While leaving a light on for a young cat might sound silly, Dr. Levine states that “nightlights help older cats with poor vision or eyesight problems navigate at night.” Many of the conditions we’ve mentioned above also cause light sensitivity so try not to turn the bright lights on until your kitty’s eyes are healthy again and back to their normal color if that’s possible.
A lot of things might change as your cat ages but if that change has affected their eyes then you definitely shouldn’t let it go unchecked.
Why Does My Cat Have Two Different Colored Eyes?
As your kitten grows older you will notice their eyes change, and there’s a possibility that they’ll end up with two different eyes, also known as heterochromia.
Odd-eyed cats will usually have one blue eye and one eye either yellow, green, or brown and this condition usually affects white cats. Cats that aren’t white can also have two different colored eyes as long as they have the white spotting gene.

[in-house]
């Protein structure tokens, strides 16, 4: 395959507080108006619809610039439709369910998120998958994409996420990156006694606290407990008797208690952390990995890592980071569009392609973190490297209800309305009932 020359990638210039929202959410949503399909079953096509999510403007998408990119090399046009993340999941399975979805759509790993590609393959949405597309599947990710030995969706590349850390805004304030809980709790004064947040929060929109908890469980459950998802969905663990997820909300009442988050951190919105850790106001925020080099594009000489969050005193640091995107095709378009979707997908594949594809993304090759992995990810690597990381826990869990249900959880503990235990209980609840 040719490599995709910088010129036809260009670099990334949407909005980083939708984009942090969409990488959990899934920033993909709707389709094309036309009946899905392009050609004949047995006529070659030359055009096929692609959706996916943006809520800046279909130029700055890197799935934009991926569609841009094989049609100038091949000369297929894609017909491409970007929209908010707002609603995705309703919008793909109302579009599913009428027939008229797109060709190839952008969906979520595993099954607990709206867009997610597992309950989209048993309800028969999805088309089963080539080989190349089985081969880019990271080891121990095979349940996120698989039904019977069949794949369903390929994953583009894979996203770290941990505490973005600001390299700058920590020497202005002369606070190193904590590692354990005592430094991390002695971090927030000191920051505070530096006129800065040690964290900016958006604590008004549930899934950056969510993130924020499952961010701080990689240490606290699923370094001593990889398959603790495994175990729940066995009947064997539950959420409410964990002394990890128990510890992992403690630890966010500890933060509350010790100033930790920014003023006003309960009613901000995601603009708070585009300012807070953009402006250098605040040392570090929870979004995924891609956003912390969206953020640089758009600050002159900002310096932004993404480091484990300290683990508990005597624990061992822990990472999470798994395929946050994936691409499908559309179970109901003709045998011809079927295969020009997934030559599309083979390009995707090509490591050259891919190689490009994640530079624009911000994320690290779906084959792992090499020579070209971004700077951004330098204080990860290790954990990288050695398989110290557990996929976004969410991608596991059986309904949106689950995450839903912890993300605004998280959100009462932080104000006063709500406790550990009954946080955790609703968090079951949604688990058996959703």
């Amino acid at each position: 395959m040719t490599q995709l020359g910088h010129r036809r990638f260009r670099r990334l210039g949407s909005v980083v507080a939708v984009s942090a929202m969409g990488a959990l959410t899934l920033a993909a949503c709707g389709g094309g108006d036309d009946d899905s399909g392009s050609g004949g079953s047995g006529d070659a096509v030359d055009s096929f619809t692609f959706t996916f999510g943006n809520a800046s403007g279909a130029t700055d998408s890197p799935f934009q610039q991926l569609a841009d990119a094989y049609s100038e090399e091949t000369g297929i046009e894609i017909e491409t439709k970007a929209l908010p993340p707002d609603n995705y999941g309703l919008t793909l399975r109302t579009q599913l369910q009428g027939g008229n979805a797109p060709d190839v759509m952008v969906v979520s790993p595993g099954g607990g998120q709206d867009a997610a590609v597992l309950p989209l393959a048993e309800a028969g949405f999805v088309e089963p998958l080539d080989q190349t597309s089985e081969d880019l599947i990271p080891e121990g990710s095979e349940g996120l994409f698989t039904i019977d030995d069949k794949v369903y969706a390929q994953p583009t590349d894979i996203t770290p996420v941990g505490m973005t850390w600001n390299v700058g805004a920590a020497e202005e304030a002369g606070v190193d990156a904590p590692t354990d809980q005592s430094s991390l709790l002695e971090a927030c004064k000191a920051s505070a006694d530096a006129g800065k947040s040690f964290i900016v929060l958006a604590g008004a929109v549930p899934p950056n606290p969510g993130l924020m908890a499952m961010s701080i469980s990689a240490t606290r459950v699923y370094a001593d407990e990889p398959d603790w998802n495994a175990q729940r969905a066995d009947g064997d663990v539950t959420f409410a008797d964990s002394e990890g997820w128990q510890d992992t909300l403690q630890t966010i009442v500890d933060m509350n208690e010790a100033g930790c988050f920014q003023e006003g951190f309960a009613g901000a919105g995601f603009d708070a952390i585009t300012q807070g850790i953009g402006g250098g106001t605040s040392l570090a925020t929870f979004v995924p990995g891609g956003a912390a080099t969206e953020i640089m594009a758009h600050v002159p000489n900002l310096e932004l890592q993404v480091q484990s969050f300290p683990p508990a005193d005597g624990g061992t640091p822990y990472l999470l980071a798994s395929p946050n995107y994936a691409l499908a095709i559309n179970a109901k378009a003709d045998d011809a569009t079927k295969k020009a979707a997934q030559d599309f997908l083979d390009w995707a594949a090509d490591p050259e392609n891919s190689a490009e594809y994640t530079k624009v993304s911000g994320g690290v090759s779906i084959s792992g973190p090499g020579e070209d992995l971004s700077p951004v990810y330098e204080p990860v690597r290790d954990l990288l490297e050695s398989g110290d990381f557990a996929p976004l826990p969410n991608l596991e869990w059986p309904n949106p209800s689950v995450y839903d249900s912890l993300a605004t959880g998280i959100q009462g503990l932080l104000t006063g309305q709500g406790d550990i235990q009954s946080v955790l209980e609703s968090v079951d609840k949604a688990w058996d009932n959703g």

This specific white spotting gene or the epistatic (dominant) gene, prevents melanin from reaching one of the two eyes during development. So basically, your kitty retains one baby blue eye, while the odd eye transitions to another color.
This isn’t something that should necessarily worry you, but if your kitty is white and they have odd eyes they might also be deaf in one or both ears. This genetic defect is called congenital deafness.
Just look at this odd-eyed, snow-white beauty that doesn’t realize how loud she is because of her deadness!
So, if you think your beautiful odd-eyed kitty sleeps very soundly, doesn’t react to you calling them or any loud noises then they might be deaf. In this case, you might want to work on how you communicate with your deaf kitty in a way that can help them feel safe around you and their surroundings.
Why Is My Cat’s Eye Darker Than The Other?
Pupils respond to changes in the light conditions, as it gets darker you might notice your cat’s pupil grow larger and if it’s really dark, they can almost make the iris disappear. By expanding the pupil your cat can see better at night, so it’s nothing to be worried about.